Remote Control for 110 vac outlet?

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On Wed, 17 Dec 2008 16:13:32 -0800, "CWLee"

Sounds like a job for "the clapper" :)
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The one I was using operated by allowing a small flow of electricity through the load. Worked fine with a incandescent lamp but when I used a florescent there was enough electricity that it would try to light. So much depends on whether your setup will ignore this small amount of electricity or light up in some reduced manner.
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Go to smarthome.com and look at the Insteon products, (they are far superior to the X10 products made by Leviton and others).
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Also make sure the Insteon product you select uses a relay, the item you saw at HD probably used a Triac for dimming. Triacs are only for incandescent lighting, for an xFormer you need a relay.
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I solved my problem with a $15 "Remote Control System" from The Stanley Works. Purchased it at OSH (a California based hardware store, owned, I believe, by Sears) and it seems to work fine. Mine is in black and the remote has a keychain attached. For $1 more I could have had the same unit in green (sold in the Xmas tree lighting department) and without the keychain. I chose black to fit better with the colors in the display. For $20 one can get a very similar package, but which will control two items, each in a different outlet, by a remote that can select either outlet.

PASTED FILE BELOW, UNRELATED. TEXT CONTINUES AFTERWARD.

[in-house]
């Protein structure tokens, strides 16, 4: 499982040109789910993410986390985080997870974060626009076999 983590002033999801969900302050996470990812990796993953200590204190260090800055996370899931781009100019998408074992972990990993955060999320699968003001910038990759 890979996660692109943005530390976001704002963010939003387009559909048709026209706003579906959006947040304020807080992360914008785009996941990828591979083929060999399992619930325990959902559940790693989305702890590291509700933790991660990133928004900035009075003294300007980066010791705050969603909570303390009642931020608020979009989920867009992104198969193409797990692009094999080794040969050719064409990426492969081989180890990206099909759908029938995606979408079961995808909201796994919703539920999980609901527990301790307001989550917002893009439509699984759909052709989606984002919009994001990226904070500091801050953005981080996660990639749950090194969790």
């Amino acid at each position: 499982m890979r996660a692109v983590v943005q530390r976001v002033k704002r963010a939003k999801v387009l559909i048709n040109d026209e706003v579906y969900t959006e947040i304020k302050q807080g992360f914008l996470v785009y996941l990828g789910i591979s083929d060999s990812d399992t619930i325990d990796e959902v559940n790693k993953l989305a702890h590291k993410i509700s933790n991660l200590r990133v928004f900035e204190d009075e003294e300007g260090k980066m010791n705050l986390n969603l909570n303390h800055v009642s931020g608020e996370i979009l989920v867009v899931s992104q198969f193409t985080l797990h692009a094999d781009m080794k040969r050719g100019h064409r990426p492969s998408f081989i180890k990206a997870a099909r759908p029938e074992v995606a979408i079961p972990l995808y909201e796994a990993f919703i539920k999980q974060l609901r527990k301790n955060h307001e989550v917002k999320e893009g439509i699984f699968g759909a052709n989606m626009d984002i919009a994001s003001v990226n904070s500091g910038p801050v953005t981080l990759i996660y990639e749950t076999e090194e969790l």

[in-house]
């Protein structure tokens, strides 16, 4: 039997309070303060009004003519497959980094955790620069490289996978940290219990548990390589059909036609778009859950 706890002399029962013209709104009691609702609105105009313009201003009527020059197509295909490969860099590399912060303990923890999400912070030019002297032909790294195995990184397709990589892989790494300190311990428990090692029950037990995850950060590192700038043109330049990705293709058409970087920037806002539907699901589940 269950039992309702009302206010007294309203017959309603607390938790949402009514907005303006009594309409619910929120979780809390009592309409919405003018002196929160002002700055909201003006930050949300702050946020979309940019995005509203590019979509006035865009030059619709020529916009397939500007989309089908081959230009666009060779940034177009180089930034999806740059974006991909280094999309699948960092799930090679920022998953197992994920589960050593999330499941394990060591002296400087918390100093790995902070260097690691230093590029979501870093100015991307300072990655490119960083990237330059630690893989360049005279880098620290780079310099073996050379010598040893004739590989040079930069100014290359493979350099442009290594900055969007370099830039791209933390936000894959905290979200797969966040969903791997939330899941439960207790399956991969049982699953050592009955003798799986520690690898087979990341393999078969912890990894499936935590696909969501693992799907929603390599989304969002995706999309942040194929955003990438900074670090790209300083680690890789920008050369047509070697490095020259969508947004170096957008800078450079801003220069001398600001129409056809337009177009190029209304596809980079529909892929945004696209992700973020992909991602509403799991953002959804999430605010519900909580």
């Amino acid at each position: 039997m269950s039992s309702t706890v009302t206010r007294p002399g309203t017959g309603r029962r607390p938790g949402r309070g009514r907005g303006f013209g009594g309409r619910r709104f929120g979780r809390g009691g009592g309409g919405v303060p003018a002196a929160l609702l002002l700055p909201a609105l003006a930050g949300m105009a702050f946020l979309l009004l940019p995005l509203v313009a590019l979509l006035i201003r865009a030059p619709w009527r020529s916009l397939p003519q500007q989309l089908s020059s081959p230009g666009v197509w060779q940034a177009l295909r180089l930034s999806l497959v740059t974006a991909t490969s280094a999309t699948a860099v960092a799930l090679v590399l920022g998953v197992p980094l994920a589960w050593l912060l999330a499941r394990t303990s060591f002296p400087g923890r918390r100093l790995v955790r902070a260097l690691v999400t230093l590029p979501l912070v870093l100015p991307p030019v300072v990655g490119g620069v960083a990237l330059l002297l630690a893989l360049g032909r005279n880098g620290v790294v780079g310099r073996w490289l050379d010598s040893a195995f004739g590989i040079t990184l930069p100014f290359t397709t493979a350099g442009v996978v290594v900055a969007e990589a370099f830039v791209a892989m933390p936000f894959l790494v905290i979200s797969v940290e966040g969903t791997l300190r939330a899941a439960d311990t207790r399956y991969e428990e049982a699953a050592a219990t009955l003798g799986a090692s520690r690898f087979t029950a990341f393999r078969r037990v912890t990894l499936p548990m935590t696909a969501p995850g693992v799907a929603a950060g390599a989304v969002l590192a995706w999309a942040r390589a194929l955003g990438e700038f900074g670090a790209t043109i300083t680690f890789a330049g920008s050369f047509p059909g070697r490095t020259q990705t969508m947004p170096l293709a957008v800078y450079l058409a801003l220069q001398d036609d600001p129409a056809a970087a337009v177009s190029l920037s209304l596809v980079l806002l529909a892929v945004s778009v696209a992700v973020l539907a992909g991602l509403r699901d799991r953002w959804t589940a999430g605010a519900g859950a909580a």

Thanks for the various replies on this topic.
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The warning not to switch fluorescents and some other devices is most likely because they have inductive reactance due to coils and transformers in them. However a very small transformer handling a few watts while it will definitely have some reactance may be well within limits. Here am making an assumption based on insufficient information in the original post, that we are talking about only one or two low power 12 volt bulbs; probably totalling no more than say 12 to 15 watts. i.e. about one amp at 12 volts? The equivalent, say, of a couple of small auto bulbs! Suggestion: Have the remote control device switch on and off a 100 watt light bulb (which could be concealed if necessary) AND the primary 115 volt input to the transformer. Rationale: The incandescent lamp/bulb is a resistance and will be a resistive load across the inductive load of the transformer. In effect the resistance of the lamp bulb will 'dampen' (shunt) the effect of any inductive reactance of the transformer. Now if you are talking heavy 12 loads etc. bets are off. Would then probably be better to use a relay of some sort. Post again if desired.
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